This study compared the usability of two different speech activated automated telephone services with a group of older adults, aged between 50 and 87. All participants completed a series of information search tasks with a standard numbered menu system, and with a specially developed menu system designed around a spatial metaphor. Automated menu systems presented a significant barrier for older adults with only 59% of participants able to complete all search tasks. Task completion improved when using the spatial metaphor-based version of the service. The spatial ability of participants was related to successful task completion with both services. Time taken to complete search tasks correlated with working memory capacity only in the case of the standard service and not the metaphor-based service. The incorporation of spatial metaphor within automated telephone systems may therefore provide an important aid to navigation when developing future services with older adults in mind.
Keywords: Aging; Interface Design; Automated Telephones; Spatial Metaphor
Oracle Mobile User Assistance Testing BIBAKFull-Text 687-695
  Erika Noll Webb; Ultan O'Broin; Ray Matsil; Laurie Pattison; Mindi Cummins
In order to create a set of Oracle Mobile Applications patterns and guidelines that would reflect the needs of customers both in the US and other global areas, we conducted a set of user feedback sessions on messages with mobile application users in both the UK and the US. Participants were asked to consider scenarios that covered how they expected notifications to work, collaboration scenarios, how messages might display, specific wording alternatives for messages, and expectations for confirmation messages. The information gained from these interviews and sessions was used to validate assumptions, previous research findings, and anecdotal evidence, as well as to explore wants and needs for future releases of mobile applications for enterprise users. This information was then used to create a new set of patterns for mobile messaging, as well as to create guidelines for content of messages for our development teams.
Keywords: Mobile; Messaging; User Assistance; patterns; guidelines
Proposal for Indices to Assess Attractiveness on Initial Use of Mobile Phones BIBAKFull-Text 696-705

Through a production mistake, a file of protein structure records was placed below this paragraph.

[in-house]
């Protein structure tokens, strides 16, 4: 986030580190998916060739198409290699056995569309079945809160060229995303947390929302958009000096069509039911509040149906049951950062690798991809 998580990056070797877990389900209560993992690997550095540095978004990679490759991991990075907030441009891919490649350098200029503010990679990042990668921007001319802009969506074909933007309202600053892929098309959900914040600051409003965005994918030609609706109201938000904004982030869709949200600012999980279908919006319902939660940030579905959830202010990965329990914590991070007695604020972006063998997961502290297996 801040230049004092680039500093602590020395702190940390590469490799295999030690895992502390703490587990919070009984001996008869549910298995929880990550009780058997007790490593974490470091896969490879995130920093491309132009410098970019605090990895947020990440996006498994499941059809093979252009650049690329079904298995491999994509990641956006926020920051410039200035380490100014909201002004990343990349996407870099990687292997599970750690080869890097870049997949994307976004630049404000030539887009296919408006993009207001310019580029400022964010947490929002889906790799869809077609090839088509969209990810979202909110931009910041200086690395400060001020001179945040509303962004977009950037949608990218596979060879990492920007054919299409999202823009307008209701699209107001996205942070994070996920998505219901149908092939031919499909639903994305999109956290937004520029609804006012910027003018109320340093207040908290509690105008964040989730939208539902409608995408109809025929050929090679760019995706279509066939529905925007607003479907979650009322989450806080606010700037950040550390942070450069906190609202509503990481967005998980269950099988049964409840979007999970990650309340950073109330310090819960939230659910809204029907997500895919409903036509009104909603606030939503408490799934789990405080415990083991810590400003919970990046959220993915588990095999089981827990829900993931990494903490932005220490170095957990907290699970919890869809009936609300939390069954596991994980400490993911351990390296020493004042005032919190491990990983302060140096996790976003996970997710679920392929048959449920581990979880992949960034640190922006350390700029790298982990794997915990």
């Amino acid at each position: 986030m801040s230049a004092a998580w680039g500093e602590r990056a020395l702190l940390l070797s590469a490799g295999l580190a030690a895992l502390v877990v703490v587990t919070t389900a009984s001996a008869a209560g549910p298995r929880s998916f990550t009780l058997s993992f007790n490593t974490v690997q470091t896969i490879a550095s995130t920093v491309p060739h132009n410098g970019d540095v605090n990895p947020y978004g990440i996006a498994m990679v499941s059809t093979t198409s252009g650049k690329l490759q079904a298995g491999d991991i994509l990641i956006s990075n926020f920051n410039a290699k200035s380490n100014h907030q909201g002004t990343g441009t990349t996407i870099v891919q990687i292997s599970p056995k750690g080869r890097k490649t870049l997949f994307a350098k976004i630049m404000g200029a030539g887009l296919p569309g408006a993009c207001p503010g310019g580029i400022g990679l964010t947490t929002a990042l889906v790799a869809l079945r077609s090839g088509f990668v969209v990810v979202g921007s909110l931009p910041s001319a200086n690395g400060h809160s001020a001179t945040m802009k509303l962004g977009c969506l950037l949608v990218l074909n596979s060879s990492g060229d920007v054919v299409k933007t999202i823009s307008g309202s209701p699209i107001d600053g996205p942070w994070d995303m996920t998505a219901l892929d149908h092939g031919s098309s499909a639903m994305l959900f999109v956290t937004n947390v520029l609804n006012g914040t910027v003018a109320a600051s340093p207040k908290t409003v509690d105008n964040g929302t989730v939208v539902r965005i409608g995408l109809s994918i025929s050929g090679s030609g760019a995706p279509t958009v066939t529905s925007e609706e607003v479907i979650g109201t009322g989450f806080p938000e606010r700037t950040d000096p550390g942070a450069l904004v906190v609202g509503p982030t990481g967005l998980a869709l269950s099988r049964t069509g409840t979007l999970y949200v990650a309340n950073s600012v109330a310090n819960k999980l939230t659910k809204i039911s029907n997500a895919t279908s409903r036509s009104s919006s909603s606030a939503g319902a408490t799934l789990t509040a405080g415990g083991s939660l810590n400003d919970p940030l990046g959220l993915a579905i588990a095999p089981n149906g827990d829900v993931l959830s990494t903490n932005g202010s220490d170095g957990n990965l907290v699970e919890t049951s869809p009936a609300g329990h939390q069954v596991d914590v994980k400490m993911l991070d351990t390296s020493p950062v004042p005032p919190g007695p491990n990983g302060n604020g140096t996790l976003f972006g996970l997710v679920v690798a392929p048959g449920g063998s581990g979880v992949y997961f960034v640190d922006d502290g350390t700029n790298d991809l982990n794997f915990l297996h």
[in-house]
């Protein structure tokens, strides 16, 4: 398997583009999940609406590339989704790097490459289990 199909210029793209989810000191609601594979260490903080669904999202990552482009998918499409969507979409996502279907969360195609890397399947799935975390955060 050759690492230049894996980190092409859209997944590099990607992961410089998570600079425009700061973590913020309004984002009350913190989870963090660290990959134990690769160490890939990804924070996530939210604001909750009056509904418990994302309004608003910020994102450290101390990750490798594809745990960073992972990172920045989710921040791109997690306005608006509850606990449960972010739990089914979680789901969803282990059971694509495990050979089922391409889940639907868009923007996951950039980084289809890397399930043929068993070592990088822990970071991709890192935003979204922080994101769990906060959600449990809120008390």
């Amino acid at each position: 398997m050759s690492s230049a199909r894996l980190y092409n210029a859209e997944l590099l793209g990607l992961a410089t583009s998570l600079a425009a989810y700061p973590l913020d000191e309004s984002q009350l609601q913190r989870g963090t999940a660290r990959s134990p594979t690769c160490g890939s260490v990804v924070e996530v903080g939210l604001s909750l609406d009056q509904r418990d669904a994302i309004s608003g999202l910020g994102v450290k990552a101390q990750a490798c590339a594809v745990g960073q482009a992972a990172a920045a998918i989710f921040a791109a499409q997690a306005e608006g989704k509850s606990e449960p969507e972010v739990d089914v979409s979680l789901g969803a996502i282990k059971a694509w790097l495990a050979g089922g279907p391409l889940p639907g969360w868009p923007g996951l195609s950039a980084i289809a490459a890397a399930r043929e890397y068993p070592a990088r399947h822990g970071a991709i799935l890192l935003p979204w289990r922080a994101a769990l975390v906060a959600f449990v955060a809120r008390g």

Misako Yamagishi; Hideo Jinguh; Keiko Kasamatsu; Hiroaki Kiso; Shin'ichi Fukuzumi
It is necessary to determine the attractiveness level of using mobile phone to ensure user satisfaction. This study measured physiological indices of attractiveness during participants' initial use of a mobile phone. As physiological indices which concern autonomic nervous system activity, nasal skin temperature, pupil diameter, electroencephalography, blinking, and electrocardiography are listed. These indices were selected because preceding studies have suggested "safety and relaxing" and "feelings induced by desire and interest" as factors related to the attractiveness of mobile phones. The results obtained in these experiments that a device's attractiveness to users can be evaluated using physiological indices. Thus, the present study showed basic perspectives related to attractiveness from the point of physiological response.
Keywords: attractiveness; physiological measurement; mobile phone
Smart User Assistance Based on Dynamic Model Composition BIBAKFull-Text 706-714
  René Zilz; Peter Forbrig
Ubiquitous computing environments are complex systems since they support a variety of different input modalities such as voice, touch and keyboard/mouse input. Especially inexperienced users (e.g., elderly or novel) might be confused with the abundance of interaction opportunities. This paper presents an approach to specify smart user assistance for mobile devices. The mobile application shows performable tasks, explains modalities and commands, and provides interactive exercises in order to get the user familiar with the system interaction. The complexity of the interactive exercises and the selection of most suitable modalities are adapted based on user characteristics. The advantage is that users become acquainted with the use of different modalities step by step.
Keywords: Human Computer Interaction; Automatic System Adaptation; Ubiquitous Computing; User Assistance; Task Models